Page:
|Page tools: Print Page RSS Search this Product|
1994 Feature Article - Projections of Australia's Population Growth and Distribution
TABLE 1. PROJECTED POPULATION, SELECTED COUNTRIES
Commencing from 17.7 million in 1993 it rises to 19.0 million in the year 2000 and 20.0 million in the year 2005. At the end of the projection period, in the year
2041, it has risen to between 24.9 and 26.7 million depending on the combination of assumptions made as to the components of change (see Figure 1).
FIGURE 1. POPULATION OF AUSTRALIA: ACTUAL (1981-1993) AND PROJECTED (1994-2041)
Although the resulting rate of growth of the population varies for different periods during the 48 years of the projection, there is a clear long-term trend declining from current rates of approximately 1.0 to 1.2 per cent annually to between 0.3 and 0.6 per cent in the year 2041. Rates as low as this have not been experienced in Australia since regular records of population growth began about the turn of the century.
TABLE 2. TOTAL NUMBER AND GROWTH RATES OF PROJECTED POPULATION, AUSTRALIA
If it is assumed that there is no net gain from overseas migration, the rate of growth would be even slower, with the projected total population in the year 2041 reaching only 21.9 million under the high fertility assumption or 20.3 million under the constant fertility assumption. The total Australian population under the constant fertility assumption in Series A, B and D would actually begin to decline after reaching a peak of 20.5 million in the year 2032.
As growth slows, the population ages progressively with the median age of 33.0 years in 1993 rising to between 35.2 and 35.4 in the year 2001, and to between 39.4 and 41.8 in the year 2041 (see Table 3).
TABLE 3. MEDIAN AGE OF PROJECTED POPULATION, AUSTRALIA
The ageing of the population occurs at an even higher rate without overseas migration, and if it is assumed that there is no change in current fertility rates, the median age rises to 43.9 in the year 2041.
The population aged 65 and over increases significantly, from 2.1 million in 1993 to 3.1 million in the year 2013, 4.1 million in the year 2023 and 5.1 million in the year 2035. In 2041 it is between 5.5 and 5.7 million. As a proportion of the population these projected numbers represent increases from 11 .7 per cent in 1993 to between 20.5 and 22.0 per cent in 2041 . The highest annual rates of increase in the size of population aged 65 years or more occur during the period 2011-2021, when the peak of the baby boom generations (born from the mid-1940s to the 1960s) reach retirement ages (see Table 4).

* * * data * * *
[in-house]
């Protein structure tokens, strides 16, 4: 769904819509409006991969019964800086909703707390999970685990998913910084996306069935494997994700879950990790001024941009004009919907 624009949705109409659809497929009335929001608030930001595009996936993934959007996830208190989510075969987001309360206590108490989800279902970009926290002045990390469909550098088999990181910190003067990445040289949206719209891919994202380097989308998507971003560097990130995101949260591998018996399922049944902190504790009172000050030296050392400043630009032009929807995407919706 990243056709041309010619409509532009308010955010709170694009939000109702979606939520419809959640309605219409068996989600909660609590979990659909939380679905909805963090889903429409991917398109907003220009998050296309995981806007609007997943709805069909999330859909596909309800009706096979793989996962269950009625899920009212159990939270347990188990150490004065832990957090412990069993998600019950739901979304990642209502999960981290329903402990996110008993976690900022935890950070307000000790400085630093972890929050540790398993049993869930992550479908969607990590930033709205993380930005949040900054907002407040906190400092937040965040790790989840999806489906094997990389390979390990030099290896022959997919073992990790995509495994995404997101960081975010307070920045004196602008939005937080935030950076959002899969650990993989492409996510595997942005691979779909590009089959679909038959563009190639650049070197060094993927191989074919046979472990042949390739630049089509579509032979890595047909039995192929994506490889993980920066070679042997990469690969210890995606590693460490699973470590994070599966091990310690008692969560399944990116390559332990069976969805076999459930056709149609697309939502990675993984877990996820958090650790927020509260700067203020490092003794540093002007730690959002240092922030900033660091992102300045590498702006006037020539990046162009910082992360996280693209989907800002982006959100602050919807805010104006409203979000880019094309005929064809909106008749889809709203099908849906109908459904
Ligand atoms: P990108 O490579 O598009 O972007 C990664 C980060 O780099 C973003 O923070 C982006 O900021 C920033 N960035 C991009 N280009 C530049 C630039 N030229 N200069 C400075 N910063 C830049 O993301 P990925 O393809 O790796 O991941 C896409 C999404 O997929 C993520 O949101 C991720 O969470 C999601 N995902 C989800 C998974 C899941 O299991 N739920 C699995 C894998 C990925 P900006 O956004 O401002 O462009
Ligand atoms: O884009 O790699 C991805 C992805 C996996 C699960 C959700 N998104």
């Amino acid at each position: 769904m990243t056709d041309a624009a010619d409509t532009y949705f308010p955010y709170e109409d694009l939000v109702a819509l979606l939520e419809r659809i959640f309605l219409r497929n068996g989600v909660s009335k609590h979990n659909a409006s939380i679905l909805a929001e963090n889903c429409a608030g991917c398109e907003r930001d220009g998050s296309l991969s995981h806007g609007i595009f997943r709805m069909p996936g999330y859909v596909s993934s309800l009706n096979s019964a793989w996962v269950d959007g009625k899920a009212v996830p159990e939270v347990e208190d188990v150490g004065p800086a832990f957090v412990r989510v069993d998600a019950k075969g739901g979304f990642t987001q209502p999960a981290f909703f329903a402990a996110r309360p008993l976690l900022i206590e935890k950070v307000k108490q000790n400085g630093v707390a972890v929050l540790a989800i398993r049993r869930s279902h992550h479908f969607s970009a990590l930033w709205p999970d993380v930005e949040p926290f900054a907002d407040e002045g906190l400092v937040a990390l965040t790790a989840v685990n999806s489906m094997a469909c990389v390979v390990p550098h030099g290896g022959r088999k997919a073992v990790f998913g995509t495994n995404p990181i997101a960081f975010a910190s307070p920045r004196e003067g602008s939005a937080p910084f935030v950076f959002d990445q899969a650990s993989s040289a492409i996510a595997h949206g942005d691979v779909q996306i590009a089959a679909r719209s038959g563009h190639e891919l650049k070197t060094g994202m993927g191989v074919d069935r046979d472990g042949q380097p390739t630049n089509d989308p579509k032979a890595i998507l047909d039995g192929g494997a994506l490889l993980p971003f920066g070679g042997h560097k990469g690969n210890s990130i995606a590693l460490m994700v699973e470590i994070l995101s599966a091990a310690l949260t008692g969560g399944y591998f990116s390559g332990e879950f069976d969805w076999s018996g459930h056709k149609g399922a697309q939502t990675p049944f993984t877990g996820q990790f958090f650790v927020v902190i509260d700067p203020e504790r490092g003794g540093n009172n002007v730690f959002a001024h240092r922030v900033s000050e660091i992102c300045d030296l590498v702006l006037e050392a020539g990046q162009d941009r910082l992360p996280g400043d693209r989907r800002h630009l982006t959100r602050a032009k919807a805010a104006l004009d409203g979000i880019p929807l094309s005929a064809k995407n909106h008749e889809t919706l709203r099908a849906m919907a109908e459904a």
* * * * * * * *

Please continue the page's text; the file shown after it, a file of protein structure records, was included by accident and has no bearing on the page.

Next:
TABLE 4. TOTAL NUMBER AND GROWTH RATES OF PROJECTED POPULATION AGED 65 YEARS AND OVER, AUSTRALIA
The annual rate of increase in the size of population aged 80 years or more is lower during the decade 2011 to 2021 compared with other periods. This is a reflection of the decline in fertility that occurred in Australia during the depression years and prior to World War II (from a total fertility rate of 2.8 children per woman in 1927 to 2.1 children per woman in 1935). Survivors of the relatively smaller birth cohorts resulting from this decline reach 80 years of age and over between the years 2011 and 2021. On the other hand, the number of people aged 80 years or more rises sharply between 2021 and 2031, due to the effect of the ‘baby boom’ generation who reach age 80 years and more during this period.
Although the projected number of people aged 65 and over would be smaller without any gains from overseas migration (see Table 4) compared with other series, they would comprise a higher proportion of the total population (see Figure 2).
FIGURE 2. PROJECTED PERCENTAGE OF TOTAL POPULATION AGED 80+, AUSTRALIA
The number of elderly people (aged 65 and over) would be greatest in absolute terms if overseas migration gains are assumed to be high (Series D). They are not, within the span of this projection, affected by the choice of fertility assumptions.
The tempo of the ageing process is also influenced by the declining proportion of the population in the age range 0-14 years, thereby gradually raising the median age for the total population.
In absolute terms the number of children aged 0-14 years grows to between 4.0 and 4.4 million in the year 2011, and between 4.3 and 5.2 million in 2041. As a proportion of total population, however, these projected figures translate to declines from 21 .7 per cent in 1993 to between 19.3 and 20.8 per cent in 2011 , and to between 1 7.3 and 19.4 per cent in 2041 (see Table 5).
TABLE 5. TOTAL NUMBER AND GROWTH RATES OF PROJECTED POPULATION AGED 0-14 YEARS, AUSTRALIA
The population aged 15-64 years rises from 11.8 million in 1993 to between 15.1 and 16.3 million in the year 2041 , but its rate of growth declines considerably over the period. As a proportion of the total population there is little change until the second decade of the next century when it begins to decline (see Figure 8).
BIRTHS AND DEATHS
In 1992-93, there were 265,600 births and 121,800 deaths, resulting in the natural increase of the population of 143,800 persons or 8.2 per thousand mean population.